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The number of professional athletes who face big consequences for posting personal opinions on social-media is becoming an increasing problem. In recent years, a number of programs have banned their players from the wrong usage of social media. Solving the issue of athlete’s posting something that is offensive to part of the public has no one answer or guideline, but this action does carry on consequences, which causes a huge fault with athletes and their careers. The end result to this unsolved issue is that athlete’s negative posts on their social media accounts should consequently affect their professional lives in a negative way.
Freedom of speech is one of our main rights in the United States, and the First Amendment guarantees it to all citizens without any exception. This is what separates the United States from the rest of the world; so it is hard to believe that something like social media, highly used by a majority of us every day and an ultimate display of freedom of expression, could be the exception to the rule.
To athletes for example, who get backlashed for posting something that some fans may deem as offensive and disturbing, or may incite different emotions in other people. Most of America’s depreciation for the First Amendment has caused people to carelessly go out of hand with what they say on social media. Different consequences have been a result of these insensitive posts that have no backing to them. So who is the ultimate judge to decide what happens and what can be openly said?
Sport celebrities are often used as role models for various names brand products, as well as representatives of their country locally and worldwide.
By signing a contract, these athletes bare a bigger responsibility to represent themselves in the most professional way to the public. Athletes commonly use sites like Facebook and Twitter to connect to their fans and create a platform for them and throughout the world. These ‘authentic interactions’ directly with fans have an ‘accumulated influence’ effects causing a larger than life profile, which will guarantee to publicize the player and the products they represent. This method of communication has had a beneficial and a detrimental impact on the careers of players and their sponsors. Although these players are perfectly allowed to voice their own opinions and to carry on their life as they wish, unfortunately all it takes is one wrong post to destroy a player’s career, team, and a sponsor’s image. For example, Pittsburgh Steelers American football running back, Rashard Mendenhall, had expressed his position on the death of Osama Bin Laden who was responsible for the 9/11 attacks. Mendenhall wrote “What kind of person celebrates death? It’s amazing how people can HATE a man they have never even heard speak. We’ve only heard one side…” The empathetic attitude towards Osama Bin Laden led to Rashard Mendenhall losing his endorsement deal with Champion athletic brand due to the fact that the company strongly disagreed with his tweet. Mendenhall later clarified on what he meant and called his message “misconstrued”. Mendenhall stated that he was trying to truthfully represent himself and stand for what he personally believes (The Associated).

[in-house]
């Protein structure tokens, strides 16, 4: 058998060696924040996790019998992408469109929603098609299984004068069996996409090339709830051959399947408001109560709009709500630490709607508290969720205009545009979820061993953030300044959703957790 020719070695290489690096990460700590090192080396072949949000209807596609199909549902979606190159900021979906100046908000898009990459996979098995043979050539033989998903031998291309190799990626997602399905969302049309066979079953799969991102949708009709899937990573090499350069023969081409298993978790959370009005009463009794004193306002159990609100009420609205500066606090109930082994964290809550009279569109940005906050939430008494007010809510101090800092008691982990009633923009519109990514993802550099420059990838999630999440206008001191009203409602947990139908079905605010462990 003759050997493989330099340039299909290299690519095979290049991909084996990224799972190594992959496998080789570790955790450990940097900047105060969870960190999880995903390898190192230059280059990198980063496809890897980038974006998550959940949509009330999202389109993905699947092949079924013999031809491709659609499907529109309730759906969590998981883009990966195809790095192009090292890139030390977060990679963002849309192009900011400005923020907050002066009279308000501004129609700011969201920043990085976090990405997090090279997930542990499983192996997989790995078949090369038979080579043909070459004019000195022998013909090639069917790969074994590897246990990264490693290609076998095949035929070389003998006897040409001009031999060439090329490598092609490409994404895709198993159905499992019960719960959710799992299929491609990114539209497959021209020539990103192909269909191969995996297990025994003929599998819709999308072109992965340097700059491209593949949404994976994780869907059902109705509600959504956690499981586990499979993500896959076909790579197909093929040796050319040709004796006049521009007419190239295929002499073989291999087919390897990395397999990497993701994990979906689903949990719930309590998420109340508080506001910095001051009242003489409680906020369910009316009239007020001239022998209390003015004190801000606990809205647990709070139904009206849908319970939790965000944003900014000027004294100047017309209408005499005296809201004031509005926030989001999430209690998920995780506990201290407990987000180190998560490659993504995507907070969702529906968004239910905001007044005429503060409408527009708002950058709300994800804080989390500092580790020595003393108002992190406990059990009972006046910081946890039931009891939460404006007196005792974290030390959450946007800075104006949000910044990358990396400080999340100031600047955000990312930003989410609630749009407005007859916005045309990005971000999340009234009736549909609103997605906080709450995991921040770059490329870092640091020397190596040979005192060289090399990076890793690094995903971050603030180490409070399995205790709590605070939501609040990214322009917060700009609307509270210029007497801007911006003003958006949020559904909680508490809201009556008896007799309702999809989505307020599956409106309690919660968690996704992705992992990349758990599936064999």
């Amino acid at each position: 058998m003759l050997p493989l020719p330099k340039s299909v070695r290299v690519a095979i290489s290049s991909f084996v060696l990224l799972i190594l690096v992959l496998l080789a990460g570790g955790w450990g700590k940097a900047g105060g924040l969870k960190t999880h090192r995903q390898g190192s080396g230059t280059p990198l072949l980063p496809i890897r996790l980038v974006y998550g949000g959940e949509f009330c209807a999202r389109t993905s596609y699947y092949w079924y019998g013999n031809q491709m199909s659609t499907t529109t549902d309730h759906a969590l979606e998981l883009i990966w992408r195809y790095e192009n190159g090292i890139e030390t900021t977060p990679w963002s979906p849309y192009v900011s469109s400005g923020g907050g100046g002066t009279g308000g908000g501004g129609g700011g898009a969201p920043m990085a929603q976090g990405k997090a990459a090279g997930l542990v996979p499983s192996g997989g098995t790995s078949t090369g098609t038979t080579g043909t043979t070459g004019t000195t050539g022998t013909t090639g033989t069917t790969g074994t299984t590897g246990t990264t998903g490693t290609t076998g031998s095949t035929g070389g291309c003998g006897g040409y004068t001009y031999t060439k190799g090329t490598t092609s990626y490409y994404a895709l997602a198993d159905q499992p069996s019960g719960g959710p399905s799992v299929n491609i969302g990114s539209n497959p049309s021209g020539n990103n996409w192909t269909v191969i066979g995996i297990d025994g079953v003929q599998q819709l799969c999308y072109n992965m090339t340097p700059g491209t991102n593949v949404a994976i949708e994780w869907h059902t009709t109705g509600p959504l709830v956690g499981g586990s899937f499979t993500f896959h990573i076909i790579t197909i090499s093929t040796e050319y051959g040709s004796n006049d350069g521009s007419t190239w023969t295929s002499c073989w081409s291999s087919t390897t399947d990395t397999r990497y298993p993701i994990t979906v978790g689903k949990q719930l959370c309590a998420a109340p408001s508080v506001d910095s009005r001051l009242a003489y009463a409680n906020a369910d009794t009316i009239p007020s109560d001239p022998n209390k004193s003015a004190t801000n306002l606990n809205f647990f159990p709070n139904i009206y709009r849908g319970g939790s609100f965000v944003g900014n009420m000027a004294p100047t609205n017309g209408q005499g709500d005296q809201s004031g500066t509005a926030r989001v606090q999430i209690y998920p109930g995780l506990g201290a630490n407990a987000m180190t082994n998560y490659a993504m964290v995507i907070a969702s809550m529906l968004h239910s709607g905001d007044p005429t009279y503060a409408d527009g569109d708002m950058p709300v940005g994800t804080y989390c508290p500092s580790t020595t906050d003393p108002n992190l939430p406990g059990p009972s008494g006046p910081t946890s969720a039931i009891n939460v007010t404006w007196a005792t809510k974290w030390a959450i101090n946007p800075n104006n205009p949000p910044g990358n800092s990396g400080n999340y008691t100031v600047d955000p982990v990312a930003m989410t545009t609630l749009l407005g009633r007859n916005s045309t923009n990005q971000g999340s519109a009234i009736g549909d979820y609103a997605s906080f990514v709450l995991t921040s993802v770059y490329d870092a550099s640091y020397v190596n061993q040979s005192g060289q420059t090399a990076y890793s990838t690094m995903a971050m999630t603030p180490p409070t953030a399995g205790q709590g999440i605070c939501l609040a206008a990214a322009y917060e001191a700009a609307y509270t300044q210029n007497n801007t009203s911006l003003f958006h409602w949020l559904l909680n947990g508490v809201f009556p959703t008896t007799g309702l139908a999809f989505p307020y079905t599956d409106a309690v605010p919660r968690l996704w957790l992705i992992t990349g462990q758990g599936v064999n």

The repercussions of open unedited comments by sportsmen display the need for restrictions on social media. Few colleges have already taken action on their player’s freedom to use social media since many are seen as role models. For example: Boise State coach banned players from using any social media during the season (Boise). More recently, the University of Miami, UNC, and Texas Tech all required football players to cancel their Twitter accounts entirely. Indiana University indefinitely suspended a player from a football team after he sent tweets criticizing the school’s coaching staff. The men’s basketball teams at Minnesota, Purdue, Iowa and Louisville all restricted their players from tweeting last season (Kimes). Some of these restrictions may seem harsh and unnecessary, but in reality it could help save a player’s image. Social media is just a distraction especially during the on season for an athlete. Social media can also bring alive the meanness inside of an individual possibly causing them to leave a hasty comment for a player, which can create a major problem for the player.